The concert opened with another a orchestral piece by Piotr Ilyich Tchaikovsky – Romeo and Juliet Overture-Fantasy. The orchestration and nuisances of this music are so rich that they have been used in many movies. Here are just some of them:

Columbo, Kim Possible, The Jazz Singer (1927), Wayne’s World, Animaniacs, Freakazoid, Pinky and the Brain, Road Rovers, Taz-Mania, Tiny Toons, Scrubs, Seeing Double, The Ren and Stimpy Show, South Park, Clueless, A Christmas Story, The Fresh Prince of Bel-Air, Moonraker, SpongeBob SquarePants, Pushing Daisies, Sesame Street, El Chavo, The Three Musketeers, among others.

The third piece on last night’s program was Stravinsky’s “Petrushka.” Like most of the 20th century music, it did not do anything for me, even though it was a very difficult and intricate piece for an orchestra to perform. After the performance, Elizabeth told me she felt the same way.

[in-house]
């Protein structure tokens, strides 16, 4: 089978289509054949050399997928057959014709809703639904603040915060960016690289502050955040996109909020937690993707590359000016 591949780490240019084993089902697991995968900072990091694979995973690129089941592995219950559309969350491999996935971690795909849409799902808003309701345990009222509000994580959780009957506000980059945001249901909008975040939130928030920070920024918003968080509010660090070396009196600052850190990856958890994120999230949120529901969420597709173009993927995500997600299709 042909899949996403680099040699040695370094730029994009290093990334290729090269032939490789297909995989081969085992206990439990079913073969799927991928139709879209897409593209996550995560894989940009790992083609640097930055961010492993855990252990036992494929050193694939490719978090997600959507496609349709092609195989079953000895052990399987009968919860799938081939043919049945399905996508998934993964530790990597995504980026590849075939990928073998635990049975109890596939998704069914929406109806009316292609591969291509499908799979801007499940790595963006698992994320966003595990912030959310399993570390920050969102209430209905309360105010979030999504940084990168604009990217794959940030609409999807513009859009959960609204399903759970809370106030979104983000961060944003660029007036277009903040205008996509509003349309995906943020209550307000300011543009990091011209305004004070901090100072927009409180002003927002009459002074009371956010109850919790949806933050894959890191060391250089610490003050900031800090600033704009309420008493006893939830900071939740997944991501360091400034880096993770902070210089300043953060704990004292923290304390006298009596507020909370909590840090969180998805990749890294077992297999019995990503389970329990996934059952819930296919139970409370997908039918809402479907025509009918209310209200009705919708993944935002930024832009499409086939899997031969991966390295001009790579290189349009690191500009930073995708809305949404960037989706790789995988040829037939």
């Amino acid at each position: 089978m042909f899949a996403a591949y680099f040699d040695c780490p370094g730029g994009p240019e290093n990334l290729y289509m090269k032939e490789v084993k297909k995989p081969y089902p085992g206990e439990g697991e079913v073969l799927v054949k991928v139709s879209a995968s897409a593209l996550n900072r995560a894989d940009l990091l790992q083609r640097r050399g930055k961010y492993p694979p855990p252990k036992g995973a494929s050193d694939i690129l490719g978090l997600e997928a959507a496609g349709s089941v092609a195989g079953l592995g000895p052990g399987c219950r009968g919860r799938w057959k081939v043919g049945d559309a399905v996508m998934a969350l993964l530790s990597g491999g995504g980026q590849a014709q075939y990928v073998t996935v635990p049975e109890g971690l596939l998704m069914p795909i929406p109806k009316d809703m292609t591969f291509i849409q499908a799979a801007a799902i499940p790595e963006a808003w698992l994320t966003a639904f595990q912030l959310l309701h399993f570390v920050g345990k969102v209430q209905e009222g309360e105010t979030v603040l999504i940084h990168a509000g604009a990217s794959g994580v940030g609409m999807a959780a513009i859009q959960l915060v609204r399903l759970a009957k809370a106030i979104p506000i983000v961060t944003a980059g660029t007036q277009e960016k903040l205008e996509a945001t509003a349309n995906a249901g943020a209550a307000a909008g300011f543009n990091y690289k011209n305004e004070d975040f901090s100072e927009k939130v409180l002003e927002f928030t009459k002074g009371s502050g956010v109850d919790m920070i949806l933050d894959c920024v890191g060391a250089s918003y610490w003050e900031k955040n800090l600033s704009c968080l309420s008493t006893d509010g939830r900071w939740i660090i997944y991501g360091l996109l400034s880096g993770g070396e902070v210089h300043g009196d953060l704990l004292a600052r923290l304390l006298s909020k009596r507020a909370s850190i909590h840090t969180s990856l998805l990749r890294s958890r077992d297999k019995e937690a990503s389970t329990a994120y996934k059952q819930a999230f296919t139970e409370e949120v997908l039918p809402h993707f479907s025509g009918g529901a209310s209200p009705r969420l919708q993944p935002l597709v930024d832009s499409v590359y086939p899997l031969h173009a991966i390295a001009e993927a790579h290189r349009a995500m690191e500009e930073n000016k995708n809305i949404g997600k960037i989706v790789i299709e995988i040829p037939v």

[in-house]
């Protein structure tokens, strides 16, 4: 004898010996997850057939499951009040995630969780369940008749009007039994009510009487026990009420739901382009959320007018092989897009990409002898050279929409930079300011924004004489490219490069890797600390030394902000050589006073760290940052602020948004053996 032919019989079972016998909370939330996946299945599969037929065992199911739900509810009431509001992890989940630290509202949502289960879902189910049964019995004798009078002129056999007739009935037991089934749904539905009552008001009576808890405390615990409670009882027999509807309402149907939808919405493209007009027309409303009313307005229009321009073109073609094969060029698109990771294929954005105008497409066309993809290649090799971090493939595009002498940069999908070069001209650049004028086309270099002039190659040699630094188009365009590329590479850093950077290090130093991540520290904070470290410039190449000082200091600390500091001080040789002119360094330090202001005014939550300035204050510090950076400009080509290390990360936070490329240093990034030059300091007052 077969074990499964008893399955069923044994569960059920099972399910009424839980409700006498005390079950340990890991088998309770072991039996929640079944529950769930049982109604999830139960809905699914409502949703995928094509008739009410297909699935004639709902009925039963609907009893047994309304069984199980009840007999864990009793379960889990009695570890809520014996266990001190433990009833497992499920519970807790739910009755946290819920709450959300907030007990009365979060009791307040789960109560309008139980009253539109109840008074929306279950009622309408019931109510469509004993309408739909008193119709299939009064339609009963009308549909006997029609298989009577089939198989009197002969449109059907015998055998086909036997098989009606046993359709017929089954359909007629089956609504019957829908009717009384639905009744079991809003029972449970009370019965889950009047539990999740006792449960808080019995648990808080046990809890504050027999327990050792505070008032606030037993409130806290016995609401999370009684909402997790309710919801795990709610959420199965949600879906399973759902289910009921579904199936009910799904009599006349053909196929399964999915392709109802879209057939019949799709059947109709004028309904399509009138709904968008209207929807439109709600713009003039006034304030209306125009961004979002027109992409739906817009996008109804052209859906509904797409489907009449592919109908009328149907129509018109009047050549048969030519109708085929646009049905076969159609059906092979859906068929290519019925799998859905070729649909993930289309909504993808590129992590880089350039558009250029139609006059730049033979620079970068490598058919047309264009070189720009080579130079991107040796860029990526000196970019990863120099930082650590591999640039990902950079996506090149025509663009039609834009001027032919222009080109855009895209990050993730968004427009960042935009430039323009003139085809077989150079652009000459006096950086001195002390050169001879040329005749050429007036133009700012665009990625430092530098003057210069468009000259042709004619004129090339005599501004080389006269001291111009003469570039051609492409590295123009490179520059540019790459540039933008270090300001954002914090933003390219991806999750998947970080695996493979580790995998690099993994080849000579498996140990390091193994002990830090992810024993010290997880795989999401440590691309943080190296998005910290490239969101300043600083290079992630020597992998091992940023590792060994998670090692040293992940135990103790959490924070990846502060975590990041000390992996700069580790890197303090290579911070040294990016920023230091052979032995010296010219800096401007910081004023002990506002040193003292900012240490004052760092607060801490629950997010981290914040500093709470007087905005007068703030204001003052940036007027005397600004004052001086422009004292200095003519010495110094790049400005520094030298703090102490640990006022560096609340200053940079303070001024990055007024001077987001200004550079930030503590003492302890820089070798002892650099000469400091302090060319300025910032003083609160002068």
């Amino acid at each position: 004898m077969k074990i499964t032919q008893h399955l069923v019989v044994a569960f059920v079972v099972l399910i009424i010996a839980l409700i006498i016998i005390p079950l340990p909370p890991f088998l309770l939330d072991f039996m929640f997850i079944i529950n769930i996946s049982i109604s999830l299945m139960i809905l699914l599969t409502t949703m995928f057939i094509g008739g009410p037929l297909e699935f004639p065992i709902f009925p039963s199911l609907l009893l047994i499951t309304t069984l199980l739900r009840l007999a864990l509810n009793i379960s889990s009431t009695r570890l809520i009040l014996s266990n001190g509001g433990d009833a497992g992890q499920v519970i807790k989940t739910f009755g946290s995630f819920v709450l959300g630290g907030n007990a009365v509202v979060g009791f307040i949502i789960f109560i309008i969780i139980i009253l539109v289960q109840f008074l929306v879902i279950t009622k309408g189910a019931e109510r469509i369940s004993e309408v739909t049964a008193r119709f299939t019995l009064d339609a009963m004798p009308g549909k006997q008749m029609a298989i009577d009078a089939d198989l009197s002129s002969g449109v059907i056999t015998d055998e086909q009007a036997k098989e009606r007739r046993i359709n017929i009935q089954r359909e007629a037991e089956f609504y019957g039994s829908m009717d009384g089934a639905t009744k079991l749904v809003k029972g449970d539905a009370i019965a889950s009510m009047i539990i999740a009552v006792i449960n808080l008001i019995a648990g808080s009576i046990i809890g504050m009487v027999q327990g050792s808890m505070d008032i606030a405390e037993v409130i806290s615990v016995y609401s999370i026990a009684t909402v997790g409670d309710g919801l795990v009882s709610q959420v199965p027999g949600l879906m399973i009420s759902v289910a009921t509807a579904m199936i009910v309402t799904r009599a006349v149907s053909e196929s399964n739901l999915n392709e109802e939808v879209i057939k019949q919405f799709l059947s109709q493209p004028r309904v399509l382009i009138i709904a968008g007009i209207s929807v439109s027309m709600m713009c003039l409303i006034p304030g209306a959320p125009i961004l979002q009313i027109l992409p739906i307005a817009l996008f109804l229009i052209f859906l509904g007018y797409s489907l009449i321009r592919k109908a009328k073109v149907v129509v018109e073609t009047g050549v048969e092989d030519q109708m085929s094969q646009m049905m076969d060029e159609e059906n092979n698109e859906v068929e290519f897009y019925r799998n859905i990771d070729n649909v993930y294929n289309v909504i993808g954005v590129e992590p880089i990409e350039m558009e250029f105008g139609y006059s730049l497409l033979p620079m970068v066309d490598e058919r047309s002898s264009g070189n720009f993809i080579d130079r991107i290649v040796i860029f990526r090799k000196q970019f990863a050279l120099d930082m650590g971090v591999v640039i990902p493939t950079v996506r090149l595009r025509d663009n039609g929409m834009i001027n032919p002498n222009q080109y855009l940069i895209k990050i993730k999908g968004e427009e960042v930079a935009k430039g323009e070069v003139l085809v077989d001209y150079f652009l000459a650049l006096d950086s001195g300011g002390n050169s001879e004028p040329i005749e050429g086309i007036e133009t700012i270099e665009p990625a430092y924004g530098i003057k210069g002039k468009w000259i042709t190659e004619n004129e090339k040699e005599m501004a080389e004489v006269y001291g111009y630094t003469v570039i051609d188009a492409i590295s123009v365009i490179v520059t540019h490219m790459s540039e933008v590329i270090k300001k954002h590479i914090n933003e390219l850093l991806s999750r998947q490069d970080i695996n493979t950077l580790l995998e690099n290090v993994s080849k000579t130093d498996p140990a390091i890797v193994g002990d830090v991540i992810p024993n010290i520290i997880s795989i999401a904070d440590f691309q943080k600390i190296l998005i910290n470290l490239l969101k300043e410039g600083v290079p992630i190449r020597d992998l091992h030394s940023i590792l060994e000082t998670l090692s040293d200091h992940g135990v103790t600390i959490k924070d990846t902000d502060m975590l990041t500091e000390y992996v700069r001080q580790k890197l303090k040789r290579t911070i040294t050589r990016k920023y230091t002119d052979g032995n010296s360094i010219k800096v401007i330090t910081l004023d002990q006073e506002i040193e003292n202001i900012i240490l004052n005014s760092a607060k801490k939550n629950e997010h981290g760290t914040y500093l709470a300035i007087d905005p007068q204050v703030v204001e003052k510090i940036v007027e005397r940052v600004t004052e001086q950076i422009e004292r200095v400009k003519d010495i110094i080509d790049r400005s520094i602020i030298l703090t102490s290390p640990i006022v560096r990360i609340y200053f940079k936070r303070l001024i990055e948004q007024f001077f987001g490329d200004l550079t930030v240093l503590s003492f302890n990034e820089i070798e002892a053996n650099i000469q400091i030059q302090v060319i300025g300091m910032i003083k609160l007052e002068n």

Which is why I said that last night’s concert was a great success 2/3 of the way.

PS: Elizabeth is wearing a dress she bought at Bloomingdale’s in New York last week.

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UPDATE APR 30, 2017


Last night, Elizabeth and I attended a wonderful performance of the Phoenix Symphony at the downtown Symphony Hall.

Today, around noon, we did something we rarely do. We treated ourselves to a delicious brunch at the newly opened Eg N’ Joe breakfast-lunch restaurant in our neighborhood (